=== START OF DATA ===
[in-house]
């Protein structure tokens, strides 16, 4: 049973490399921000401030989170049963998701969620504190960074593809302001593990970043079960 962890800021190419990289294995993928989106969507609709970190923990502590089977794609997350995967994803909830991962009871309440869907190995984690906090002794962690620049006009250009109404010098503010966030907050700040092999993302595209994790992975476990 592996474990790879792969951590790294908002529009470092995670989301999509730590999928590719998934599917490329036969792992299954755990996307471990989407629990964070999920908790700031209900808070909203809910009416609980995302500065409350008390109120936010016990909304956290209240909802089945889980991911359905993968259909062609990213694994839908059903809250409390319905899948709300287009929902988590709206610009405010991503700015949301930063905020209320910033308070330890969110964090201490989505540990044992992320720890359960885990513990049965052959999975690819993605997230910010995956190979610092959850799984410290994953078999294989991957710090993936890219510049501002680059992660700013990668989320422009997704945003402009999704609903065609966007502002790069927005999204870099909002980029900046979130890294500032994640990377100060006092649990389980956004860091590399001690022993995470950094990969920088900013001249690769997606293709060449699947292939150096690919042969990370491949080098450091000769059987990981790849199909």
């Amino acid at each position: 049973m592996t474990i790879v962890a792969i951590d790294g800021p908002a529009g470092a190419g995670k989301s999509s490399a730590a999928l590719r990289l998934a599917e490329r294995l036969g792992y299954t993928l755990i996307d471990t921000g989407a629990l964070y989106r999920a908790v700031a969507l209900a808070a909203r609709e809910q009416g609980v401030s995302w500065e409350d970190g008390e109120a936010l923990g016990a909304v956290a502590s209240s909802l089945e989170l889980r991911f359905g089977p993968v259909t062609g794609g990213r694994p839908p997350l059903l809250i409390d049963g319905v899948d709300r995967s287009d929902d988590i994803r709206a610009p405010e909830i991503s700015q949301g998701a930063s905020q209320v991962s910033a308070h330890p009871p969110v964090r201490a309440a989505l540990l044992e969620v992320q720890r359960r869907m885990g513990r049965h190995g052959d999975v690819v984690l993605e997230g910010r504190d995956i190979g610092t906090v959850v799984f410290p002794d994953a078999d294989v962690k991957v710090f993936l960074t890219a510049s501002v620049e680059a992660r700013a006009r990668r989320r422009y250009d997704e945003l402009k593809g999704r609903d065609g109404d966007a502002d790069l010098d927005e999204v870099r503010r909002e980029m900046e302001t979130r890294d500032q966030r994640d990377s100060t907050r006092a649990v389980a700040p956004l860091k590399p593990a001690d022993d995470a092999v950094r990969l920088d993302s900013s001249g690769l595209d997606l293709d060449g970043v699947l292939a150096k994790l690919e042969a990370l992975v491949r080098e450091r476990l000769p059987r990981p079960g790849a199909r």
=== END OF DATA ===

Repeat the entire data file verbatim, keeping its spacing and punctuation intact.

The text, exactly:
[in-house]
């Protein structure tokens, strides 16, 4: 049973490399921000401030989170049963998701969620504190960074593809302001593990970043079960 962890800021190419990289294995993928989106969507609709970190923990502590089977794609997350995967994803909830991962009871309440869907190995984690906090002794962690620049006009250009109404010098503010966030907050700040092999993302595209994790992975476990 592996474990790879792969951590790294908002529009470092995670989301999509730590999928590719998934599917490329036969792992299954755990996307471990989407629990964070999920908790700031209900808070909203809910009416609980995302500065409350008390109120936010016990909304956290209240909802089945889980991911359905993968259909062609990213694994839908059903809250409390319905899948709300287009929902988590709206610009405010991503700015949301930063905020209320910033308070330890969110964090201490989505540990044992992320720890359960885990513990049965052959999975690819993605997230910010995956190979610092959850799984410290994953078999294989991957710090993936890219510049501002680059992660700013990668989320422009997704945003402009999704609903065609966007502002790069927005999204870099909002980029900046979130890294500032994640990377100060006092649990389980956004860091590399001690022993995470950094990969920088900013001249690769997606293709060449699947292939150096690919042969990370491949080098450091000769059987990981790849199909």
């Amino acid at each position: 049973m592996t474990i790879v962890a792969i951590d790294g800021p908002a529009g470092a190419g995670k989301s999509s490399a730590a999928l590719r990289l998934a599917e490329r294995l036969g792992y299954t993928l755990i996307d471990t921000g989407a629990l964070y989106r999920a908790v700031a969507l209900a808070a909203r609709e809910q009416g609980v401030s995302w500065e409350d970190g008390e109120a936010l923990g016990a909304v956290a502590s209240s909802l089945e989170l889980r991911f359905g089977p993968v259909t062609g794609g990213r694994p839908p997350l059903l809250i409390d049963g319905v899948d709300r995967s287009d929902d988590i994803r709206a610009p405010e909830i991503s700015q949301g998701a930063s905020q209320v991962s910033a308070h330890p009871p969110v964090r201490a309440a989505l540990l044992e969620v992320q720890r359960r869907m885990g513990r049965h190995g052959d999975v690819v984690l993605e997230g910010r504190d995956i190979g610092t906090v959850v799984f410290p002794d994953a078999d294989v962690k991957v710090f993936l960074t890219a510049s501002v620049e680059a992660r700013a006009r990668r989320r422009y250009d997704e945003l402009k593809g999704r609903d065609g109404d966007a502002d790069l010098d927005e999204v870099r503010r909002e980029m900046e302001t979130r890294d500032q966030r994640d990377s100060t907050r006092a649990v389980a700040p956004l860091k590399p593990a001690d022993d995470a092999v950094r990969l920088d993302s900013s001249g690769l595209d997606l293709d060449g970043v699947l292939a150096k994790l690919e042969a990370l992975v491949r080098e450091r476990l000769p059987r990981p079960g790849a199909r």